This is the biggest home for sale in the Hollywood Hills — take a look inside

See inside the biggest home for sale in the Hollywood Hills

The largest home for sale in Los Angeles' Hollywood Hills is the 20,058-square-foot behemoth at 8408 Hillside Avenue.

The three-story modern residence is 840% larger than the average single-family home built in America last year (2,386 square feet, according to Census Bureau data).

And at a list price of $43.9 million, it's 114 times more expensive (the average single-family home sale price was $385,000).

Here's what that mountain of cash buys you in these exclusive hills.

The over 20,000 sq. ft. residence unfolds over 3 levels.
The Agency
Views of downtown LA from the Hollywood Hills mega-home.
The Agency

The residence is up this driveway and through these mansion gates.

Front gate entrance at 8408 Hillside Ave
The Agency

The sculpted metal that looks like a work of art is actually the front door, and it's framed by a lush vertical garden

A view of the front door and vertical garden from the driveway.
The Agency

The mega-home has five bedrooms and nine bathrooms.

Seating area and views in master bedroom.
The Agency
The master bedroom's fire feature and terrace.
The Agency

The master suite alone is about 2,800 square feet with it's own wrap around terrace and outdoor hot tub.

The master's wraparound balcony includes a hot tub.
The Agency

The master bath has an oval-shaped tub that's sunken into the floor and a glass-encased shower with views of downtown L.A.

Master bath glass shower and tub inset into floor.
The Agency

There's also a gigantic master walk-in closet.

Walk-in master closet designed and imported from Italy.
The Agency

Listing agent David Parnes of The Agency in Beverly Hills tells CNBC the mega-closet had to be shipped across the Atlantic from Lake Como, Italy.

"And look at this: even your clothes have a crazy view," said Parnes.

Inside the master walk-in closet with floor-to-ceiling glass windows.
The Agency

On the home's lowest level you'll find the 10-car garage, which might be better described as a supercar showroom.

The home owner's car collection parked in the 10-car garage.
The Agency

It's currently filled with the owner's pricey rides (which are not included in the sale).

The home's sleek 10-car garage.
The Agency

There's a 12 foot waterfall that cascades from the pool one level above.

Broker David Parnes points out the waterfall that flows from the second floor.

This level also has a wellness area with hot and cold plunge pools, a steam room and a sauna.

The Agency
Steam room
The Agency

Of course, there's a gym...

The Agency

...and even a couples massage area.

Couple massage room
The Agency

Any Hollywood mogul who buys the place will need a state-of-the art movie theater; this one has a bar in the back row.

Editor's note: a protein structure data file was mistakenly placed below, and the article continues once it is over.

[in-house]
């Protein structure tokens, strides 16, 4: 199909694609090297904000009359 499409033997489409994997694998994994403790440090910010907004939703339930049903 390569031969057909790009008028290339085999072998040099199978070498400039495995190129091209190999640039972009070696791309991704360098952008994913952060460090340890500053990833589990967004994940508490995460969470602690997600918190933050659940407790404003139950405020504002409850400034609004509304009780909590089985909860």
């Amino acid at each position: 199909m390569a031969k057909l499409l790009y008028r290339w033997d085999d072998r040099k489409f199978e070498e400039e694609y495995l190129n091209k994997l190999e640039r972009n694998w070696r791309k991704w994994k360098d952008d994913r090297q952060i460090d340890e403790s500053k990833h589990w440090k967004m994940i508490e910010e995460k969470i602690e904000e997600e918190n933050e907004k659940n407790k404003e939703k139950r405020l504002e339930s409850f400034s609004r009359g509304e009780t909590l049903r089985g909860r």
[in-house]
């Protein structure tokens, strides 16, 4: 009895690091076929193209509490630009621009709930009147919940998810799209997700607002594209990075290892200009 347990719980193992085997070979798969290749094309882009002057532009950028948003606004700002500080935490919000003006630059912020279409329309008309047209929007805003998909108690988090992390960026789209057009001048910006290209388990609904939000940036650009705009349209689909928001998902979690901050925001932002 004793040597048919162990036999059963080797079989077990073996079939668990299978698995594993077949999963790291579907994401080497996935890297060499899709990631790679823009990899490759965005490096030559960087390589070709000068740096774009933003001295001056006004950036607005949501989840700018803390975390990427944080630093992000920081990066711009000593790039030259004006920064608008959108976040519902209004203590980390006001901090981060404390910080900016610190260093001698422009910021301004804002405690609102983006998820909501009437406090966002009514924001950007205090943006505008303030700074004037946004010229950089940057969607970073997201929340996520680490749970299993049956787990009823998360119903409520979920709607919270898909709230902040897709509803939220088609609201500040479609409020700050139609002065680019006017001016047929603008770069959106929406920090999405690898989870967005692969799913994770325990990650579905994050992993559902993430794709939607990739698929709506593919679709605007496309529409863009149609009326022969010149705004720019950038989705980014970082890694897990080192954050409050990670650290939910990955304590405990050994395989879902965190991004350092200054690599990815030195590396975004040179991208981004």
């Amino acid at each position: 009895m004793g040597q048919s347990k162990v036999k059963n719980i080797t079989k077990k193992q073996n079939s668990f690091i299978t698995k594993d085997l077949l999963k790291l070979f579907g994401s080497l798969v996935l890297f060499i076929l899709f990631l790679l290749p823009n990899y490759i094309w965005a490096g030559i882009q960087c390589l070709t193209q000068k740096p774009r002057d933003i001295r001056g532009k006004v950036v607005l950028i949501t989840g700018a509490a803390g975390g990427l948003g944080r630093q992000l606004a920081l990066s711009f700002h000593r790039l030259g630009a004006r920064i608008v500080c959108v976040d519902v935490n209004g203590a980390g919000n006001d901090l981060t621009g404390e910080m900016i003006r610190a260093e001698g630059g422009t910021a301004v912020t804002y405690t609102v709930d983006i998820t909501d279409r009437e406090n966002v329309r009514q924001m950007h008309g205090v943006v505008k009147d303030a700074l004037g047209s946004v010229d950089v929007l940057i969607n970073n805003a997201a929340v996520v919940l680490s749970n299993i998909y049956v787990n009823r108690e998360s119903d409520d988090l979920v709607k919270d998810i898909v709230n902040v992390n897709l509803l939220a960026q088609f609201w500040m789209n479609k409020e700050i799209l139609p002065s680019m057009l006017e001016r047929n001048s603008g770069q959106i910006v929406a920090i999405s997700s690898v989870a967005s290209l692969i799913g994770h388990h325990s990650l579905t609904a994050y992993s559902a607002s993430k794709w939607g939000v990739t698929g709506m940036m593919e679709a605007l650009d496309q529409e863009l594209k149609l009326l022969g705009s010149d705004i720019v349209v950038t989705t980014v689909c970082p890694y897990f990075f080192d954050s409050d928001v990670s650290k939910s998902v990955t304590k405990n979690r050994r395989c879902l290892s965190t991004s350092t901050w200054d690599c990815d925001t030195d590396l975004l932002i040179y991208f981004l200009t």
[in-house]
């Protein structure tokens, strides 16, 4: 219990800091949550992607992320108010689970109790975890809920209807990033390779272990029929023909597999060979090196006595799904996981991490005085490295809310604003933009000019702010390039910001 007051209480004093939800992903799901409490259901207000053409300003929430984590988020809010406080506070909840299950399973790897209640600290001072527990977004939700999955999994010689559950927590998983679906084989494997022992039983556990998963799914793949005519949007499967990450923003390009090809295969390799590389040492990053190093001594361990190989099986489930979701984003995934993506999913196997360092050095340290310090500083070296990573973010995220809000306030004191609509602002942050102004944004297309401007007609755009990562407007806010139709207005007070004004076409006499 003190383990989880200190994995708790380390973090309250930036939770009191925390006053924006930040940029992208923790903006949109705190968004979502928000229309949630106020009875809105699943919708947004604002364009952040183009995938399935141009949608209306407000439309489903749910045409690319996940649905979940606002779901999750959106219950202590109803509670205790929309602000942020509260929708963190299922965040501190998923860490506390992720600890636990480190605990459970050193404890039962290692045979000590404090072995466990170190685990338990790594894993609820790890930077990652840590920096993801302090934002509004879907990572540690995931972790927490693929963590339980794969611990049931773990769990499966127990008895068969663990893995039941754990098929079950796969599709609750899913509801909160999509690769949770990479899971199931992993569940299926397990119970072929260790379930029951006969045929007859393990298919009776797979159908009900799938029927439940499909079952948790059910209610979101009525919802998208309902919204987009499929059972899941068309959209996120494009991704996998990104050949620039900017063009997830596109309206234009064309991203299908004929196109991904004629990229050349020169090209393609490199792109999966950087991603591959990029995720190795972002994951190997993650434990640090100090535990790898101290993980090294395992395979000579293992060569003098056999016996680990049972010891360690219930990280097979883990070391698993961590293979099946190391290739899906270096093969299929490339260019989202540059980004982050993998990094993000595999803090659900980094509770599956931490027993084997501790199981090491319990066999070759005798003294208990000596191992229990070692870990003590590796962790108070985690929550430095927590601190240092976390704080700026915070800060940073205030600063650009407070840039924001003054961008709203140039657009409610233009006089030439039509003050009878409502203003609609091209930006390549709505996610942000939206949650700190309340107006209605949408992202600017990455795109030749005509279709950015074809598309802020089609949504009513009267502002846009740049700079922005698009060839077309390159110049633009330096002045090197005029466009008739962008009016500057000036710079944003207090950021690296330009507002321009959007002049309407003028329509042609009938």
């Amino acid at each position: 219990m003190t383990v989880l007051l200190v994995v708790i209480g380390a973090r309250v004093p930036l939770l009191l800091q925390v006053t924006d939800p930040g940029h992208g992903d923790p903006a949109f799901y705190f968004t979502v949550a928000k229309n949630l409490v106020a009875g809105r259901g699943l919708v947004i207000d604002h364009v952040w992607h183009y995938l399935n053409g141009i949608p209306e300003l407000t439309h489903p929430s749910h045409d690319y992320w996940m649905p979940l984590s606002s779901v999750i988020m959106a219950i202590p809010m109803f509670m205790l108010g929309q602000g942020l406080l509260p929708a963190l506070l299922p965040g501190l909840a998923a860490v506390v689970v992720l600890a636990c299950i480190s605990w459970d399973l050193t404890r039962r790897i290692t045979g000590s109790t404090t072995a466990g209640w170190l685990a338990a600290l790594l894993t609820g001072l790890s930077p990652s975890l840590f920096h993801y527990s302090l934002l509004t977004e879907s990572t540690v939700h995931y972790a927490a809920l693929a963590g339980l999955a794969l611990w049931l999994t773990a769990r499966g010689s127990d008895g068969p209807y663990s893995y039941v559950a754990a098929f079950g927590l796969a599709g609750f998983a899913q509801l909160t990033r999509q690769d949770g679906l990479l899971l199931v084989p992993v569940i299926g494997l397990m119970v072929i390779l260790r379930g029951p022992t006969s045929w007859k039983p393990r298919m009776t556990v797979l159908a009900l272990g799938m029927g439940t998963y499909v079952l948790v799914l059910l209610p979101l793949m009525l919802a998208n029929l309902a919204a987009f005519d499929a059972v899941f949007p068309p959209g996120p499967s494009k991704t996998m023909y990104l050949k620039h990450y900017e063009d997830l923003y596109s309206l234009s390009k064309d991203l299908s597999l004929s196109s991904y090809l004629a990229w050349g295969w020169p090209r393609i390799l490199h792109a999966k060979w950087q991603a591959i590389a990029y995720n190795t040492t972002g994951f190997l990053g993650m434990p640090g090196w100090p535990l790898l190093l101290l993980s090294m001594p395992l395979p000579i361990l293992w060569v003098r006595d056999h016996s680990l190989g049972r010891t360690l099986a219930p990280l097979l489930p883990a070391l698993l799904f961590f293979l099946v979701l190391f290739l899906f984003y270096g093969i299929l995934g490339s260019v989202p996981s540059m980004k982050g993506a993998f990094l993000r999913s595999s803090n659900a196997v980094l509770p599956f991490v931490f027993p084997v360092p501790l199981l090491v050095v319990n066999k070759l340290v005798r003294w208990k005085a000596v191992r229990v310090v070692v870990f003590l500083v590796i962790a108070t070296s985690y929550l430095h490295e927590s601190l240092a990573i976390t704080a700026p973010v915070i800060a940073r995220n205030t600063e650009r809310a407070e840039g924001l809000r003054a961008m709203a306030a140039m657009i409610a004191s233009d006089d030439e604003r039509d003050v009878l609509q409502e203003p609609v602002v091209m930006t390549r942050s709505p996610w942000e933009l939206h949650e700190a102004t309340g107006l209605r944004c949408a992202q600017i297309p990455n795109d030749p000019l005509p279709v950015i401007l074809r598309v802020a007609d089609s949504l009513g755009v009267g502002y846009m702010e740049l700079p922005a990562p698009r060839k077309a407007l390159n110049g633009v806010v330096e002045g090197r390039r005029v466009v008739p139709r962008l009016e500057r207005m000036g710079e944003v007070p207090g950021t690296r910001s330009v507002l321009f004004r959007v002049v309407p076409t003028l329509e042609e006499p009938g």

Velvet-clad movie theatre with a bar in the back row.
The Agency

Up one level there's a stylish home office that's steps away from a glass-encased wine cellar.

Home office
The Agency
The well-stocked wine cellar.
The Agency

Next to the wine cellar is a dining room that seats 10.

The dining room with two-sided glass fire place.
The Agency

In the living room...

The Agency
The Agency
Living room with retractable glass walls.
The Agency

...with the press of a button the room's glass walls disappear...

Living room's glass wall open to pool area.
The Agency

...and you're poolside.

Infinity pool lounge area with view of downtown.
The Agency

The curved infinity pool spans 163 feet with 270-degree views of Los Angeles.

The Agency RE

There's also an outdoor dining area that is next to a sunken fire-pit.

View of outdoor dining area from fire pit.
The Agency

And if you want to lounge on the deck and watch TV, a giant screen rises up from under the pool.

The lounge-chair view of the big screen TV rising from under the pool.
The Agency

But this multimillion-dollar view didn't always look so perfect.

View from dining room table.
The Agency

In fact it looked this...

Power lines that previously obstructed view.

When CNBC first visited 8408 Hillside Ave the home was still under construction; the gorgeous views were obstructed by ugly utility poles and dangling power lines. Parnes tells CNBC the owner, real estate developer Jeff Thomas, spent more than six months getting rid of the eye-sores. (We caught the process on camera you can check it out in the video tour of the home above.)

After getting permits and chopping down the poles, Thomas paid to bury the power lines and repave the street...

Workers removing utility pole from front of residence.

and he planted big palm trees where they utility poles stood.

One of the palm trees planted where a utility pole once stood.
The Agency

Parnes tells CNBC that the whole process cost $2 million and it was worth every penny.

The view of 8408 Hillside by day.
The Agency

"I mean, $2 million is a lot of money to spend on burying power lines. But when you have a 10-out-of-10 house and a five-out-of-five view, you gotta bring that view up to a 10. And, I mean, here we are. So, yes, it was a great investment," said Parnes.

The view from the 2,000 square foot rooftop is now perfect too.

Rooftop dining area and fire pit lounge.
The Agency

And on a clear night you can sit by the fire-pit and look down on the entire city... with no horrible power lines to kill the mood... priceless.

View from rooftop fire-pit lounge by night.
The Agency
Inside $65 million California estate with polo field and nightclub
make it

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